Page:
The Chevrolet Chevelle is one of the most outstanding muscle cars from their golden age. It came in 1964, stayed for 13 model years, and left with a long-lasting impression. Throughout the years, the classic Chevrolet has gone through numerous design changes here and there. While only a couple of them have been big and instantly noticeable, GM has refreshed the design for each model year with something changed here and there, no matter how small. Let’s take the 1966 and 1967 big block Chevelles, for example. When we look at them from a distance, they seem the same apart from the chrome grille on the latter model.

But Steve Magnante from High Octane Classics in Auburn, Massachusetts is here to let us know about the difference between the two muscle cars. He goes through the cars in detail, and so will we. Let’s take a look at what Chevy changed in the 1967 Chevelle SS (Super Sport trim) from the previous year.

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These Subtle Changes At The Front Make A Big Difference

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The two model years share the same body frame, the same tub. But that’s about the only thing that the two muscle cars have in common. Steve breaks it down, starting with the hood. The 1966 Chevelle SS has a chrome lip on the edge of the hood along the front, right below a chrome prowl in the middle. Since it was the SS with a big block engine, it also had two awesome vents (but they were fake like most muscle cars had during that time) but they look amazing. In contrast, the ‘67 Chevelle SS had a smaller, thinner chrome lip along the front. The chrome prowl at the middle was also absent. It also had an enormous engine, so the hood had a power bulge towards the windshield, along with vents that don’t do anything other than look badass.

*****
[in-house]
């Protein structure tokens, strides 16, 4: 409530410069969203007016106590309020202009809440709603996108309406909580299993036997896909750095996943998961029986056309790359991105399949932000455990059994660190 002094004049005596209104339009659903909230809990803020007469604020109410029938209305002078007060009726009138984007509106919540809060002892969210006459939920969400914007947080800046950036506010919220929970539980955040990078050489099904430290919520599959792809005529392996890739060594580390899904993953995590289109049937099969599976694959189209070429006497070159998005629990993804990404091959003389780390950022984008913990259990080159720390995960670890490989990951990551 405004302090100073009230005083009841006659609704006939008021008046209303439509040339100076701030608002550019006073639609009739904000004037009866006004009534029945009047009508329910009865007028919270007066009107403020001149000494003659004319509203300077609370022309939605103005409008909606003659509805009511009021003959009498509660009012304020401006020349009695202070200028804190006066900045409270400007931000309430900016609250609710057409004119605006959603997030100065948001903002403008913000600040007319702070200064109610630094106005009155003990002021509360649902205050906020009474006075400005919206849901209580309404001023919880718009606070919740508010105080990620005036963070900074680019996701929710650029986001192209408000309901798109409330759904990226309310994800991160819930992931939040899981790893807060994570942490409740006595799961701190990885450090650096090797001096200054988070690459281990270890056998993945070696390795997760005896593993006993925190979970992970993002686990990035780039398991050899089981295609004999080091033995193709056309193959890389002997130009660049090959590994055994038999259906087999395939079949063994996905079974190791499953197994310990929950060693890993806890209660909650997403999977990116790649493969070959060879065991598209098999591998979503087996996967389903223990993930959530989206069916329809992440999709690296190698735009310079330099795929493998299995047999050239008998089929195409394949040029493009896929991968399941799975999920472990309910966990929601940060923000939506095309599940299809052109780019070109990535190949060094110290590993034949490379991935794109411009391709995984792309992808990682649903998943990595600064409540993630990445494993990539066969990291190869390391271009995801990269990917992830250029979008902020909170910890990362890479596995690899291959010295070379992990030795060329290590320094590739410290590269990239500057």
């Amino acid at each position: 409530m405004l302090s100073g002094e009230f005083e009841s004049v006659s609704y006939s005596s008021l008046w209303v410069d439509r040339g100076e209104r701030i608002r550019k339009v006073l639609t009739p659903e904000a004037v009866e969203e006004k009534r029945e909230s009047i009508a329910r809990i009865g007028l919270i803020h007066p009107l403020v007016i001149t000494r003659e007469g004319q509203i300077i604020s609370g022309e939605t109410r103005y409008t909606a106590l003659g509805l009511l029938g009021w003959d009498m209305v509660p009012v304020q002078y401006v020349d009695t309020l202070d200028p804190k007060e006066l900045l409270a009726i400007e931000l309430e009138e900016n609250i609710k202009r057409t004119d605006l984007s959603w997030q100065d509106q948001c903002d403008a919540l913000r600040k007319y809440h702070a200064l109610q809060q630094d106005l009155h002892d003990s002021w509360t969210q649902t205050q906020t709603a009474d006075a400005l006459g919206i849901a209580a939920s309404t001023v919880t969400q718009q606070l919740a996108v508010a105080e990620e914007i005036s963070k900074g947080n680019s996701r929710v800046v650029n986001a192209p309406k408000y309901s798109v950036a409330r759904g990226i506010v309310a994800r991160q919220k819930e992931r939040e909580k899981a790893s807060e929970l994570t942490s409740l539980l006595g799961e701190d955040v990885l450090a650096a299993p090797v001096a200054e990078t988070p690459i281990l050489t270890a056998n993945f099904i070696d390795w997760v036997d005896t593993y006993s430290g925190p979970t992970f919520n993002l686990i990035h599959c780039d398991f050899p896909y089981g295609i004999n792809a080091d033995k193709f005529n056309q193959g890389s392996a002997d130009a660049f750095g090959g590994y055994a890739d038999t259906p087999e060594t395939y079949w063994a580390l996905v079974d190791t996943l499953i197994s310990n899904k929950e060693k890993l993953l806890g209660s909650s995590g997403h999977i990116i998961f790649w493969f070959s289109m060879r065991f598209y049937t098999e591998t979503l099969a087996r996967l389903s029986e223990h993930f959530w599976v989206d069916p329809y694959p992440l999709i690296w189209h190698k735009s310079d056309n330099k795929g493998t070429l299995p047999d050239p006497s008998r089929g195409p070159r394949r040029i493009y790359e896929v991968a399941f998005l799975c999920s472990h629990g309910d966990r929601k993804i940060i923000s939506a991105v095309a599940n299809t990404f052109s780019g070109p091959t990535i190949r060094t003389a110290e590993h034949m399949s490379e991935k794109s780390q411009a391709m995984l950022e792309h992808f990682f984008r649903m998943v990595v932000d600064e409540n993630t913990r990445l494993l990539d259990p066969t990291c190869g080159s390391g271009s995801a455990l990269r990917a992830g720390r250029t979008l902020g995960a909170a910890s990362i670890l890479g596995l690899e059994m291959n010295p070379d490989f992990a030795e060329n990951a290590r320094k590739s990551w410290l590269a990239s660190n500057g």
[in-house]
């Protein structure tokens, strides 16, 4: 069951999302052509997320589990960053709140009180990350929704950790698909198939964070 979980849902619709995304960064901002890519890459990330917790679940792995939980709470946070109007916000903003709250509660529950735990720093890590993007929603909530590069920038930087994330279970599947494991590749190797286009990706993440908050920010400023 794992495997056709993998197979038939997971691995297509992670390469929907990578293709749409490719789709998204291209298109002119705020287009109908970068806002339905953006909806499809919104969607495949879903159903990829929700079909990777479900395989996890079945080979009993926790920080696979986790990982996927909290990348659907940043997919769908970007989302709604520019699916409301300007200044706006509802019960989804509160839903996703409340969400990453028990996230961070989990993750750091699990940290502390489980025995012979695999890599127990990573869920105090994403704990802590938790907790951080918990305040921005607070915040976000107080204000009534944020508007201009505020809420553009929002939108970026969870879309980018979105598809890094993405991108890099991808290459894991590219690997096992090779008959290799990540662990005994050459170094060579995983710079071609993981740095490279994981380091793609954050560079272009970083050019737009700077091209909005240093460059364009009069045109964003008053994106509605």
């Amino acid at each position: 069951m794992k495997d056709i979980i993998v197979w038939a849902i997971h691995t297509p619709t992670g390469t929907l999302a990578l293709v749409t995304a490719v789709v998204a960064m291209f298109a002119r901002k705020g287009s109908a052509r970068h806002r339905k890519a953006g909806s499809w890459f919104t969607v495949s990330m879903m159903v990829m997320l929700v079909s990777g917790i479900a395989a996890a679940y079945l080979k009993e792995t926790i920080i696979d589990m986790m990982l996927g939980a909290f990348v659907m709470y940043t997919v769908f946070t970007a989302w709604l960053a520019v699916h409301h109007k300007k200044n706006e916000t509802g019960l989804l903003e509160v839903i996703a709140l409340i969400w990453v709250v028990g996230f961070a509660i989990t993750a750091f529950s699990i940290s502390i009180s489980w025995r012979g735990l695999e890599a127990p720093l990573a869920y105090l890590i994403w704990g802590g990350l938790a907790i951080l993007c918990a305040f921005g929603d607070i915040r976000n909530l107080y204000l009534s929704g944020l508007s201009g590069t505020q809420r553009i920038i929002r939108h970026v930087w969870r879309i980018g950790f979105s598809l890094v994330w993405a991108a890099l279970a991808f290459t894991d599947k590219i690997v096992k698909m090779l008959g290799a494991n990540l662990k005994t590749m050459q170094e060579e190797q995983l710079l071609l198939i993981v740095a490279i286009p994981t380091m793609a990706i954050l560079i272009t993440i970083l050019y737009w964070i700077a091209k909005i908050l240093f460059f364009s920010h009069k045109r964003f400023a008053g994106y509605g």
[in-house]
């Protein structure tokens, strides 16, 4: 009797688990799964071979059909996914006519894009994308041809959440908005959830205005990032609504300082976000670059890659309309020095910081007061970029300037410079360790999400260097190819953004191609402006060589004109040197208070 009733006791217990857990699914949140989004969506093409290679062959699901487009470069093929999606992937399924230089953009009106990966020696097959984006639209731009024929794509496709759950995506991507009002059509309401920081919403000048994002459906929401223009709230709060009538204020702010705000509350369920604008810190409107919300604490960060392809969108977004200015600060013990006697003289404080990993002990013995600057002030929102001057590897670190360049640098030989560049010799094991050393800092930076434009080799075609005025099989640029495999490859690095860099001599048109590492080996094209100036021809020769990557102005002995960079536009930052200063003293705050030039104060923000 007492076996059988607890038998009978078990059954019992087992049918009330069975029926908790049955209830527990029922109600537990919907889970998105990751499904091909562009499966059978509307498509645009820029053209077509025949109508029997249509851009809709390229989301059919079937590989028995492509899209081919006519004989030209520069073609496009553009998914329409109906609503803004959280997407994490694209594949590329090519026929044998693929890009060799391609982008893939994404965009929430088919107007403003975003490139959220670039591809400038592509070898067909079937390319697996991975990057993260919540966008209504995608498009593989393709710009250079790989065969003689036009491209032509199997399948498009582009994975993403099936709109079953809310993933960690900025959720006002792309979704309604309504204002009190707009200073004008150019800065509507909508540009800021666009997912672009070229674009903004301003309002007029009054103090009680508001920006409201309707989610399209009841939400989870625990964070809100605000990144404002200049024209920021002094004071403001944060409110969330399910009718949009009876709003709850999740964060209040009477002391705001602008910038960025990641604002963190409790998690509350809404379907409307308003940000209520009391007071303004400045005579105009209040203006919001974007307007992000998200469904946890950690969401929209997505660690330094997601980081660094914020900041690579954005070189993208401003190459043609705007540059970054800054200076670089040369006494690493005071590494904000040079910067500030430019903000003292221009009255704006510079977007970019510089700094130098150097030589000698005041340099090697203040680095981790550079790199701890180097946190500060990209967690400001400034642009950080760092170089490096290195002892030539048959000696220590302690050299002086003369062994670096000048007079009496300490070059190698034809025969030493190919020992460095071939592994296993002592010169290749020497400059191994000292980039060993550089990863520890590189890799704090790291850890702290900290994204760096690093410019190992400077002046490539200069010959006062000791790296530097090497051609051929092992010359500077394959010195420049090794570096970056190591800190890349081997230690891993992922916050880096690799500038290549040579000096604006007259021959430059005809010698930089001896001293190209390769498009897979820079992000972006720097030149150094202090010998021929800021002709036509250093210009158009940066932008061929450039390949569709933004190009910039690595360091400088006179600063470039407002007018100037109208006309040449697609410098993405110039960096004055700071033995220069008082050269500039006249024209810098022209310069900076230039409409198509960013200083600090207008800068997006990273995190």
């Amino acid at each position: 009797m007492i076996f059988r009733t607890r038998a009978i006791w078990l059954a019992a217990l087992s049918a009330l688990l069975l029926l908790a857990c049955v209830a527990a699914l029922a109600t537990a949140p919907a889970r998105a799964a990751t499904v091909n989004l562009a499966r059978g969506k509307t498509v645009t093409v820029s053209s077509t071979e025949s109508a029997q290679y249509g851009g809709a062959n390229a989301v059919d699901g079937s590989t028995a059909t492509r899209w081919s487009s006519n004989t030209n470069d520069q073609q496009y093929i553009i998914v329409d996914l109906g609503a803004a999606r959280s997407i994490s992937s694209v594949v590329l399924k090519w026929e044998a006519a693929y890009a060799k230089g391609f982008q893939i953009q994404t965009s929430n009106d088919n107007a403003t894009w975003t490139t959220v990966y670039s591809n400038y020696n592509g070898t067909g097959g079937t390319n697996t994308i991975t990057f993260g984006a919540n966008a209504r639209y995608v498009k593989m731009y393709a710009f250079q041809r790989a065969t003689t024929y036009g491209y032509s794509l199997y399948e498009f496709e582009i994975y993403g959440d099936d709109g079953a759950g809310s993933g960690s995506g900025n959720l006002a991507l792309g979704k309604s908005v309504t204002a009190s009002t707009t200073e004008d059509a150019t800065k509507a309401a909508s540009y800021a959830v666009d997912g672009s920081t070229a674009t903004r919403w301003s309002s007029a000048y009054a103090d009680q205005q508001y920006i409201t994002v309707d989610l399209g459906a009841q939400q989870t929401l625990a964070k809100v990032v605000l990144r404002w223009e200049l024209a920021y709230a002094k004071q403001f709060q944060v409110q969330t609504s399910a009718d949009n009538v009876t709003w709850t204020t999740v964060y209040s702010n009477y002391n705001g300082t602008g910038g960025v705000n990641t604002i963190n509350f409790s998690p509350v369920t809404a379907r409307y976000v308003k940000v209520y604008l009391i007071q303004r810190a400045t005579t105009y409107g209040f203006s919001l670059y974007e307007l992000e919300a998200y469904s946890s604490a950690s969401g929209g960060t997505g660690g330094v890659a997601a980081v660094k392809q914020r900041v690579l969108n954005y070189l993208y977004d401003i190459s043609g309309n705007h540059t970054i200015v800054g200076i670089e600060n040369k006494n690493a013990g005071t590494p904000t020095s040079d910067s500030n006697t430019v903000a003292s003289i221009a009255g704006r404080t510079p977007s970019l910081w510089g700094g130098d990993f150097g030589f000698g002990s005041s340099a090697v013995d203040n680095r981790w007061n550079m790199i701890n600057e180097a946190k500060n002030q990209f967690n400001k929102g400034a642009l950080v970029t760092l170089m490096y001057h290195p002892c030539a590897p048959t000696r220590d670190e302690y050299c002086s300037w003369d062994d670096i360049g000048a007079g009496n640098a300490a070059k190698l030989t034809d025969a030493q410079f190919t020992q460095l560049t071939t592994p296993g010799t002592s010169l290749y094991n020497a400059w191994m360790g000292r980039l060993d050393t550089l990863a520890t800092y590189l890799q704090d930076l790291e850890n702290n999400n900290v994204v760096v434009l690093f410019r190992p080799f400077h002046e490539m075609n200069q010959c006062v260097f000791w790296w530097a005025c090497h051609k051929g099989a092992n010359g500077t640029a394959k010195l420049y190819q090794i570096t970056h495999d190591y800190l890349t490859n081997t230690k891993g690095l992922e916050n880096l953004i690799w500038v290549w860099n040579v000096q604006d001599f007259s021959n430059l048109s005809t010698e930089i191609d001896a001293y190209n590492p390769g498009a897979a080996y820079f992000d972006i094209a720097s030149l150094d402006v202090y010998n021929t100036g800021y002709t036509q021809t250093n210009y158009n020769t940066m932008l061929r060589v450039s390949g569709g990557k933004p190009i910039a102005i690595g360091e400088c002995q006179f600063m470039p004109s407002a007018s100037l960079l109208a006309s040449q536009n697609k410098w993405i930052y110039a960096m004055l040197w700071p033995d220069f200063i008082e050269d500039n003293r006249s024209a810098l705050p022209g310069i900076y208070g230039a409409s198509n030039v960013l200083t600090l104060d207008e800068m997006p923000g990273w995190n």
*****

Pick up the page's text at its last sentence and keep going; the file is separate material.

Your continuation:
Pop the hood up, and we see a vast difference in the shapes on the underside of both cars’ hoods. As we said, there are no air intake openings in both cars, hence the hood vents being non-functional. There were intake areas in the hoods of later models, though. The fenders and bumpers in the ‘66 Chevelle had a semi-skirted design, while the ‘67 came with those pointed fenders that we’ve seen more on later models like the ‘69 and ‘70 Chevelle.

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The Side And Rear Are Similar Yet Not The Same

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The 1967 Chevelle was the first model to come with disc brakes at the front. The 1966 and all models before that had drums. If we look at the cars from the side, the A pillars, the roofline, and the B pillar are visually identical to each other. At the rear end, there are humps and elbows peeking out on either side of both cars. But the taillights in the ‘66 started at the edge of the crest of the hump and moved inwards. The ‘67 had taillights that wrapped themselves around the hump itself. Big chrome bumpers on both cars are present, with only minute differences in shape and size.

The ‘66 came with a ‘Chevelle’ badge at the center and a flashy chrome “SS” badge with the number 396 underneath. The number represents the displacement of the engine (396 cu. in. which is about 6.5 liters). The ‘67 ditched the Chevelle badge and features only the SS 396 logo in the middle. But Chevy did change the font and design of the logo, anyway. So, as we mentioned, the two cars are similar, but not the same.

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